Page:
AOL to adapt WebEx for AIM personal customers

AOL and WebEx are exploring ways to make some of the online meeting services they offer to business users of AOL's AIM instant...

AOL and WebEx are exploring ways to make some of the online meeting services they offer to business users of AOL's AIM instant messaging network appealing to personal users as well.

Some of the services AOL and WebEx are considering adapting for AIM consumers include online presentations, voice over IP communications and multiparty videoconferencing.

Brian Curry, senior director of AIM network services at AOL, said the company planned to begin testing some of these options next week. AOL hopes to put together a more definitive plan early next year and possibly have some concrete AIM/WebEx services for personal customers at some point during the first quarter.

"We're looking at the WebEx services we have on the business side and how they might be used on the consumer side," Curry said. "We're going to run some user testing next week, looking at ways of bringing those kinds of functions into more of the consumer use paradigms that are out there."

A suite of AIM services for business users, launched in June, includes one called AIM Web Meetings, provided in conjunction with WebEx, which specialises in the area.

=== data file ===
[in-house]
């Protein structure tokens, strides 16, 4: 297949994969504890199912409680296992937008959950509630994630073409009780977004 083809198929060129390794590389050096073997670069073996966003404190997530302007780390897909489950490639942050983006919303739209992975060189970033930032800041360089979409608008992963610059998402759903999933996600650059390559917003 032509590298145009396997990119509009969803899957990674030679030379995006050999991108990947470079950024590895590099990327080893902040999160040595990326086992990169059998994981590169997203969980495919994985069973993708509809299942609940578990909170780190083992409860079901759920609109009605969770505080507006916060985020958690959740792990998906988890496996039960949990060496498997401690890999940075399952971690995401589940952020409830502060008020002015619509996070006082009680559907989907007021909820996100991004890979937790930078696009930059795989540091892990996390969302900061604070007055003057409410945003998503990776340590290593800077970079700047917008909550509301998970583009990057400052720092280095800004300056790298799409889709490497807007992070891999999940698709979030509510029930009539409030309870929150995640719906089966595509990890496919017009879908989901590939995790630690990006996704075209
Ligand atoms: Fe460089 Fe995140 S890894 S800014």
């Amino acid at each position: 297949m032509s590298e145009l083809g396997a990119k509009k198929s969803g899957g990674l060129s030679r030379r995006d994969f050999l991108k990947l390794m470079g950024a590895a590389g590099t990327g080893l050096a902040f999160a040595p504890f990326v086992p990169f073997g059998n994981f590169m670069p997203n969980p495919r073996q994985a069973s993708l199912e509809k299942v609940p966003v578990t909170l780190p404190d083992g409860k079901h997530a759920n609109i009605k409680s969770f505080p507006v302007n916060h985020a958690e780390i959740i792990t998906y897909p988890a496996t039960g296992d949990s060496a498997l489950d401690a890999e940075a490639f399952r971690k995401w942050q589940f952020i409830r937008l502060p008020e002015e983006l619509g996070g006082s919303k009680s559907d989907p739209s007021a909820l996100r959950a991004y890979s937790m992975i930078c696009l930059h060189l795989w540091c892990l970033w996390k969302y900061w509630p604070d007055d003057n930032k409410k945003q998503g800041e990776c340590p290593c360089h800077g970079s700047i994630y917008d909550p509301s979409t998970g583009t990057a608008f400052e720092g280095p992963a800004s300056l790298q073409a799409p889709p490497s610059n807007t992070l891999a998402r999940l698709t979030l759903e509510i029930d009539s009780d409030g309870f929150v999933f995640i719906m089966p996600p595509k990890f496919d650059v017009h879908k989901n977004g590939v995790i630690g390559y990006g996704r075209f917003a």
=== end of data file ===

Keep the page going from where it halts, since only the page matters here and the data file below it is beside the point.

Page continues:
"WebEx is a fairly sophisticated online tool," Curry said. "We're trying to figure out how much of that is really the kind of thing to put in front of consumers. Consumers may not need to share editable documents back and forth and that sort of thing. They may just need some ability to do presentations."

The "consumerising" of WebEx services is part of a plan that saw AOL this week position for personal customers an AIM voice conferencing service previously targeted at business users. To entice personal customers to the service, AOL is offering all AIM users 500 free minutes. Up to 15 people can participate in a conference call. The service is currently limited to North America but could be expanded to other countries if successful.

But analyst Michael Osterman, president of Osterman Research, was not convinced that WebEx services would entice personal customers. "Unless I'm missing something, I don't think there's a lot of appeal for something like WebEx directly for consumers," he said.

Instead, he thought positioning WebEx services for AIM personal customers might let AOL round up additional small and medium-sized business users unfamiliar with the AIM/WebEx offerings.

"If you do this in the consumer space and you offer 500 free minutes, then all of a sudden you're talking to a decent percentage of business users too, who are AOL's real market for this and who maybe will find applications for it."

Juan Carlos Perez writes for IDG News Service

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